Electronics retailers Gome and JWT Beijing have created a recordable gift box that let the country’s reserved consumers tell their parents how they really feel about them during Chinese New Year.
Chinese consumers traditionally buy their parents gifts to show respect during Lunar New Year, making this the best-selling season for household appliances.
But many people in this reserved culture have trouble saying “I love you” to their mum and dad.
To resolve this, JWT Beijing created an in-store activation that allows consumers shopping for holiday gifts at Gome to tell their parents how they really feel during the holiday season.
Customers who purchase gifts are invited, free of charge, to enter the “Love Delivery Box” booth and record a message, which is captured on a recordable light sensor chip, inserted in the gift box, and delivered the next day. When the recipient opens the present, they hear their child’s heartfelt words.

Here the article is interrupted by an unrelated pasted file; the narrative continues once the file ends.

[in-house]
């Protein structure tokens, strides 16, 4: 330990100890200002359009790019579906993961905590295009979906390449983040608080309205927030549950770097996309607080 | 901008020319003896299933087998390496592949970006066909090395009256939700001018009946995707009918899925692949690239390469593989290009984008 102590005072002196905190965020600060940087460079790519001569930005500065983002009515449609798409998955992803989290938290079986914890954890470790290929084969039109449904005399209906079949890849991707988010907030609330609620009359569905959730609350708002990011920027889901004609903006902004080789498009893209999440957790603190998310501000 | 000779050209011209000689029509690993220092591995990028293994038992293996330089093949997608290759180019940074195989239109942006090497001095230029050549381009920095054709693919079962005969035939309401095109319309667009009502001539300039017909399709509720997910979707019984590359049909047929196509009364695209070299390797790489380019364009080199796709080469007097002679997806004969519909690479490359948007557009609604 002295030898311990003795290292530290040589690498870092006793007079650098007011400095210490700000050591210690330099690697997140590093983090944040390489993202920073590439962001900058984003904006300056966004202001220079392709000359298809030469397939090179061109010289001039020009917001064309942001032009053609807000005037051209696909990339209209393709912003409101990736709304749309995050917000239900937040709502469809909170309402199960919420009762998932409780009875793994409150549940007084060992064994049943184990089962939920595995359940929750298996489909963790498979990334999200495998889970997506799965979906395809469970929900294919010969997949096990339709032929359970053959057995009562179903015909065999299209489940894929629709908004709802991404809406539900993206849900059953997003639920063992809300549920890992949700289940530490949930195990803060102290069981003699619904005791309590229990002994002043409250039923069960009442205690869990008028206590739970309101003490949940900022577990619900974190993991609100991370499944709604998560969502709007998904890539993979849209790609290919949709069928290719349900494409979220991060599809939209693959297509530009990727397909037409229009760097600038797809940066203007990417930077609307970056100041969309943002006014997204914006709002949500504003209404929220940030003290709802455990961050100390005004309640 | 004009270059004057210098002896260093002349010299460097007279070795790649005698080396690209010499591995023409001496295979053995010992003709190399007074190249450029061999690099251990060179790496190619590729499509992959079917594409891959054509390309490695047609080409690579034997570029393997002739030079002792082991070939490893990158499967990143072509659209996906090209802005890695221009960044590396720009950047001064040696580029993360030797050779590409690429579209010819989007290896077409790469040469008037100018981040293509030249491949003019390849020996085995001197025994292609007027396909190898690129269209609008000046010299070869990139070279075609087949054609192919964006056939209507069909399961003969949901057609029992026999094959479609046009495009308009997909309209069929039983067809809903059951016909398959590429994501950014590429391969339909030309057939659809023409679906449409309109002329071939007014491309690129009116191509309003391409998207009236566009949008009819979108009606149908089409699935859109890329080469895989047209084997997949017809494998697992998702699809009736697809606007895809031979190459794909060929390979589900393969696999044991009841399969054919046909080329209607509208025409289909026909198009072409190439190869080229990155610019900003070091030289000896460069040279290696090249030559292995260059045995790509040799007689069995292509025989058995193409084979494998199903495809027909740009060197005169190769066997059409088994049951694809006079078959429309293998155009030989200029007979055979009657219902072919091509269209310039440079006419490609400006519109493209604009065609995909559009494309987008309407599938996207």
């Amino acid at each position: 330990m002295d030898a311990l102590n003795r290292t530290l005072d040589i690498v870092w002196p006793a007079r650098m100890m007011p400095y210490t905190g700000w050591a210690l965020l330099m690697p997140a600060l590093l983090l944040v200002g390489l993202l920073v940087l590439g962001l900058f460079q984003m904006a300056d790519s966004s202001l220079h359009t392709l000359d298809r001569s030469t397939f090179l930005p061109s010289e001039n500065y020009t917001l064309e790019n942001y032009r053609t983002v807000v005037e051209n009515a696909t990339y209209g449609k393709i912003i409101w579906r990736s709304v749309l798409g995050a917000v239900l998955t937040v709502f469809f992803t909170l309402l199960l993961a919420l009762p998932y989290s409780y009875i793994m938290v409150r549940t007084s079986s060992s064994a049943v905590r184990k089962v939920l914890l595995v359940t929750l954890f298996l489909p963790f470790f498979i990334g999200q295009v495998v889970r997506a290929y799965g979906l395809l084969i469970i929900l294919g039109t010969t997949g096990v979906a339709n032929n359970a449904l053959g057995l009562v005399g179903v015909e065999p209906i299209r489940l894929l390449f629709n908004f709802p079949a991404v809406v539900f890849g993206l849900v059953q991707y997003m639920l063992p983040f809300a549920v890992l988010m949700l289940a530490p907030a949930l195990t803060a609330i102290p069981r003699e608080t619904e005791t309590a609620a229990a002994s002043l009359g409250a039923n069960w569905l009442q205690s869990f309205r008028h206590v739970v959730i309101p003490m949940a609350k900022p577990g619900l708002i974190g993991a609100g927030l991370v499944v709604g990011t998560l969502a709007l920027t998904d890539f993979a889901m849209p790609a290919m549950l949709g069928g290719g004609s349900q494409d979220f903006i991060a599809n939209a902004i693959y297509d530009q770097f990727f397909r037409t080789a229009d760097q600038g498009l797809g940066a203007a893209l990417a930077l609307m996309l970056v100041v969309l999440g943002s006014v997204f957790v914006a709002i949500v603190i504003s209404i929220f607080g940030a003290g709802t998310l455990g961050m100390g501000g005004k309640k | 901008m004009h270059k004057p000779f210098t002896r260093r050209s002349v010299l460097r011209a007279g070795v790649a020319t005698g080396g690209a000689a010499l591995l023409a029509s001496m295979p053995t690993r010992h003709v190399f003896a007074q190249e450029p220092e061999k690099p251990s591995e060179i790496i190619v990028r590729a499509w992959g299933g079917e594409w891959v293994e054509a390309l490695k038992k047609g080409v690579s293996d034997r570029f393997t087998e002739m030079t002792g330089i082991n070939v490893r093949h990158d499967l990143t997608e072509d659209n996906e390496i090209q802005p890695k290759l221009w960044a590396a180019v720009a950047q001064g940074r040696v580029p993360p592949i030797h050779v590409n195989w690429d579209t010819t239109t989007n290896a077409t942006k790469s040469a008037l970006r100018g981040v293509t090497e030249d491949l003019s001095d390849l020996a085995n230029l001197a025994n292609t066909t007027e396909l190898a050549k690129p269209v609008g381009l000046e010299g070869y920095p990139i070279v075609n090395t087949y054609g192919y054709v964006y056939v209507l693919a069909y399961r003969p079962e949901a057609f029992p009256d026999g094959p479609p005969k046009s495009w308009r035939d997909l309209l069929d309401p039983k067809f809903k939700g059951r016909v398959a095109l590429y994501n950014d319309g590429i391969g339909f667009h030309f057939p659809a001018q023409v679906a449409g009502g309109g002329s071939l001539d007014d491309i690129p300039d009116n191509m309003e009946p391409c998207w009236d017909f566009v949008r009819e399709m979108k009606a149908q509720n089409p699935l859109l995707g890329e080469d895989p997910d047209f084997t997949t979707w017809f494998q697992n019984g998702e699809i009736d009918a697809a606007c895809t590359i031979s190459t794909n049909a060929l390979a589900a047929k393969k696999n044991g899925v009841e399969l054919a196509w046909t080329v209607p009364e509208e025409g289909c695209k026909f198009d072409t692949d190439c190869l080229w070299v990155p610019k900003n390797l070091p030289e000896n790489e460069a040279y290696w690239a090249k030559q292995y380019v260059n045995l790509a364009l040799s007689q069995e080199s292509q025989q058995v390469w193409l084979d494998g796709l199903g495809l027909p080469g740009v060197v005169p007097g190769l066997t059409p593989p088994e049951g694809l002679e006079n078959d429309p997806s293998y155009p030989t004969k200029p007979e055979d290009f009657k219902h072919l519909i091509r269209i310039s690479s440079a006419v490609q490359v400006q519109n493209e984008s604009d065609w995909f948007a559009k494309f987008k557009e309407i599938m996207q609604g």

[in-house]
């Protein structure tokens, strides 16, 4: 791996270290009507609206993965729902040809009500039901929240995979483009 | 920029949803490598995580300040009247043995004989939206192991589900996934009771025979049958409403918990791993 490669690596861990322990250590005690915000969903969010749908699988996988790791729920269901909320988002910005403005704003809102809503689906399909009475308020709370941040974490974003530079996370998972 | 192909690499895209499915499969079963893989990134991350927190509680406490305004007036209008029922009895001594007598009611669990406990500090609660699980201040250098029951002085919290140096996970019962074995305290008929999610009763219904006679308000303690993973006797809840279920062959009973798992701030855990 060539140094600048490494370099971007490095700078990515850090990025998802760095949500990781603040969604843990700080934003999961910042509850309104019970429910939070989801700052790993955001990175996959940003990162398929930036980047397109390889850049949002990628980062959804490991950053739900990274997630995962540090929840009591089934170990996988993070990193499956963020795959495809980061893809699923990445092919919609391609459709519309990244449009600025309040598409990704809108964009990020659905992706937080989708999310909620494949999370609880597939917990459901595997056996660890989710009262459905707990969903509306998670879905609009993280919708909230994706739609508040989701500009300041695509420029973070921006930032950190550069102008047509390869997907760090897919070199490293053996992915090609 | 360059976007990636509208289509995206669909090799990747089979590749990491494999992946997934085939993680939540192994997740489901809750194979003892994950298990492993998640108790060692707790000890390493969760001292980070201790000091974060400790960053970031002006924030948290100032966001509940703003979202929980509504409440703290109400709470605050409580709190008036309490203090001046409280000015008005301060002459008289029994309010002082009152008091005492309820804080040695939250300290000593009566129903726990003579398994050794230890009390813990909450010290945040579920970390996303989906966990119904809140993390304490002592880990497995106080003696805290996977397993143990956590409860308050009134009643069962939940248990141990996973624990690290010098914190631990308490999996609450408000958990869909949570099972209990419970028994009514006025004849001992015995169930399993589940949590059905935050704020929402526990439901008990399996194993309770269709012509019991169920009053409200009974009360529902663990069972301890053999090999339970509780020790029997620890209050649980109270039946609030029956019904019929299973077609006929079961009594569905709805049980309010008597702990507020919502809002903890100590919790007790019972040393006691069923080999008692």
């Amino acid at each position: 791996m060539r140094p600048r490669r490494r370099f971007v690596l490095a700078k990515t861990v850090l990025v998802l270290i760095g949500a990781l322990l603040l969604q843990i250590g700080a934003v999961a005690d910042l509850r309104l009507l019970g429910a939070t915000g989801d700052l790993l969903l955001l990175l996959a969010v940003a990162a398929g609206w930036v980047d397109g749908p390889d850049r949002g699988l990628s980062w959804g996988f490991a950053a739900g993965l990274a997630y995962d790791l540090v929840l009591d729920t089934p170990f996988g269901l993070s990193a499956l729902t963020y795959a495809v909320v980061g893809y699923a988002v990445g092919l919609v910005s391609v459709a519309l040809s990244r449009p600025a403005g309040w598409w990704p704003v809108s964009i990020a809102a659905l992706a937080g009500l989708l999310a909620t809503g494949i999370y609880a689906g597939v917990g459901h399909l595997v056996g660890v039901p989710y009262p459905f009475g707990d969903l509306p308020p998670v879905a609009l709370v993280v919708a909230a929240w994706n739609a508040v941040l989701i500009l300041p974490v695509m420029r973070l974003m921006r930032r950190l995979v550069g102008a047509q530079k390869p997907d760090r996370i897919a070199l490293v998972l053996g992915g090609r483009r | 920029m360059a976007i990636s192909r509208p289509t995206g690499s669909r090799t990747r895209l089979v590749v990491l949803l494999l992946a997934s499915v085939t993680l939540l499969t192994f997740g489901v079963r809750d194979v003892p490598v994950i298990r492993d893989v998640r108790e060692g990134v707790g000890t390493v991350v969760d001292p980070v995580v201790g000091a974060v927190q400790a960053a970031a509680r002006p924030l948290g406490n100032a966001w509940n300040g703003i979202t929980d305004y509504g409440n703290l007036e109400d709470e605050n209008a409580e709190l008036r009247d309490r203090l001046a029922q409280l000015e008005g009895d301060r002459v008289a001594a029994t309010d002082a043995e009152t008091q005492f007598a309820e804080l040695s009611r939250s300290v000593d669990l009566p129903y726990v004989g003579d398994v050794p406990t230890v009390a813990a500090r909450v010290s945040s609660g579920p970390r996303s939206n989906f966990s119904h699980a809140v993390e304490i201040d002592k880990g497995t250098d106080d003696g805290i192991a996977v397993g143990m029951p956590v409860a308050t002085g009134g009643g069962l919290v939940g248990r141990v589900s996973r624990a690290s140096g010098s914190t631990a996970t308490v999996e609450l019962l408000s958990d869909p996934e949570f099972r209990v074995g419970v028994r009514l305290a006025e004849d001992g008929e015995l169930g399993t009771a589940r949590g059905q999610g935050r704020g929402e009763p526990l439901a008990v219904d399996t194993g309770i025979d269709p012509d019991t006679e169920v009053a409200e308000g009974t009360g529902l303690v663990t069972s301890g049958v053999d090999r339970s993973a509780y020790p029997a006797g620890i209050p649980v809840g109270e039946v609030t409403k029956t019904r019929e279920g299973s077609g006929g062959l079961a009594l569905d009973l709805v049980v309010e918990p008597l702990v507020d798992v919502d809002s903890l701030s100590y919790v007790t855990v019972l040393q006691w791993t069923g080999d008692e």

“In the Chinese world, love towards parents is deep and rich, yet restrained. Adults express their love by visiting their parents or buying them gifts, but few will say “I love you”,” said Nicky Zhang, JWT Beijing’s senior creative director.
“The older generation was not super expressive. You knew your parents loved you, but they never said it – and neither did you, growing up. But when we spoke with people of all ages, we found they wanted to express their love to their parents – and the older generation really ached to hear it.”
To promote the activation, which is on offer in 195 Gome stores between January 17 and February 5, JWT created a documentary-style TVC for Gome that’s airing online. The campaign leverages the retail giant’s broad footprint and distribution might, giving the company a leg up on its online competitors, and positions the brand a talking point during this important holiday season.
“We have already received an amazing response,” said Luwen Li, marketing centre director at Gome.
“Many people’s faces are covered with tears when they are recording. We’ve all been quite deeply moved.”